By Pat Harty
IOWA CITY, Iowa – Playing football at the highest level is a violent and dangerous race against time.
And time always wins, it’s just a matter of how and when.
The average career of an NFL player only lasts for 3.3 years, which is less than most college careers.
That was probably one of many factors that defensive back Geno Stone considered as he decided whether to declare for the 2020 NFL Draft or return to Iowa for his senior season.
Stone announced his decision late Monday afternoon, saying that he will skip his senior season to enter the draft.
"Since the bowl game, I have had plenty of time to think deeply about my future and weigh the pros and cons of my options," Stone said. "With that said, after serious discussion with my family, confidantes and coaches, (and a lot of prayers), I have decided to declare for the 2020 NFL Draft. Without God, none of this would be possible.
Stone thanked his coaches, his teammates, his support staff and the Iowa fans for making his dream come true.
His decision to leave came as no surprise because Stone spoke and acted like somebody who was on the verge of moving on to a new challenge in the moments after the Holiday Bowl last month in San Diego.
Stone really seemed to want to savor the moment as if he knew that his days as a Hawkeye were almost over.
The Pennsylvania native is the first player from Iowa’s 2019 squad to declare for the 2020 NFL Draft, but is expected to be joined by junior defensive end A.J. Epenesa and junior offensive lineman Tristan Wirfs at some point.
Epenesa and Wirfs both project as a possible first-round picks, while Stone is considered more of a mid-to late-round pick.
But even as a late-round pick, it makes sense why Stone would leave because it’s unlikely that his NFL stock would change much by playing in college for another season.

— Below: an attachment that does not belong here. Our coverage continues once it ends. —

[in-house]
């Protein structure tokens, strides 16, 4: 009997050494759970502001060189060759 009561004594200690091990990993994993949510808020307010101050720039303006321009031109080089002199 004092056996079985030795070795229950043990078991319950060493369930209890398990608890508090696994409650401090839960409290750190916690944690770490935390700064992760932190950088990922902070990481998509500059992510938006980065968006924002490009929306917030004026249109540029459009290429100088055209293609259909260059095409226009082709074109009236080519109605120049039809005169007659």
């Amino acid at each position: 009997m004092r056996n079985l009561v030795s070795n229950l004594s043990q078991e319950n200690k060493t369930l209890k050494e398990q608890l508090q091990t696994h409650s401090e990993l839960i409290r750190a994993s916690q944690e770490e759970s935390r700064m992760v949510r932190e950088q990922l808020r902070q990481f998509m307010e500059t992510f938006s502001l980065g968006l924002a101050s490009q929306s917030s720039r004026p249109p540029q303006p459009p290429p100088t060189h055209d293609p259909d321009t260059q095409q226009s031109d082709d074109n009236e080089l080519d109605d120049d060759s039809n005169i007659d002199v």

Former Iowa defensive back Desmond King returned for his senior season after having won the Jim Thorpe Award in 2015 as the nation’s top collegiate defensive back, but he still lasted until the fifth round of the 2017 draft.
Stone started all 13 games at strong safety this past season and was named second-team All-Big Ten by the coaches.
He could’ve played as a senior and possibly made first-team All-Big Ten.
But how much with that have helped Stone's NFL stock? Probably, not much.
Stone still would have the same physical strengths and weaknesses, along with another year of wear and tear on his body.
It comes down to striking when you’re hot, and Stone apparently feels that he is hot right now.
We have to assume that Stone spoke with enough people who had his best interest, and who had enough inside information, including Iowa coach Kirk Ferentz, to get a pretty clear picture of where he ranks.
Former Iowa defensive back Amani Hooker made the same decision as a junior last year, and he would go on to be selected by the Tennessee Titans in the fourth round of the 2019 NFL Draft. Hooker made the Tennessee roster and has played a key role on special teams as a rookie.
Hooker is one of four former Iowa players who left college with eligibility remaining after last season to enter the draft.
The others were tight ends T.J. Hockenson and Noah Fant, both of whom were selected in the first round by Detroit and Denver, respectively, and defensive end Anthony Nelson, who was taken in the fourth round by Tampa Bay.
Iowa also had two players leave early for the 2018 draft as center James Daniels and defensive back Josh Jackson both were picked as juniors in the second round by Chicago and Green Bay, respectively.
That is six Iowa players who left early for the NFL Draft in just two years, and all six players not only were drafted, but also made NFL rosters.
That had to make an impression on Stone.
He saw them all getting paid handsomely to play football, and now feels that he is in position to do the same thing.
There is always a risk in returning to college to play any sport, but obviously, the risks are more extreme with football just due to the nature of the sport.
A body can only take so much pounding, and that always has be considered when deciding whether to leave college early.
Football has been good to Geno Stone and vice versa.
But there is also a price to pay with playing football, and Stone wants to start earning money in order to help pay for that price.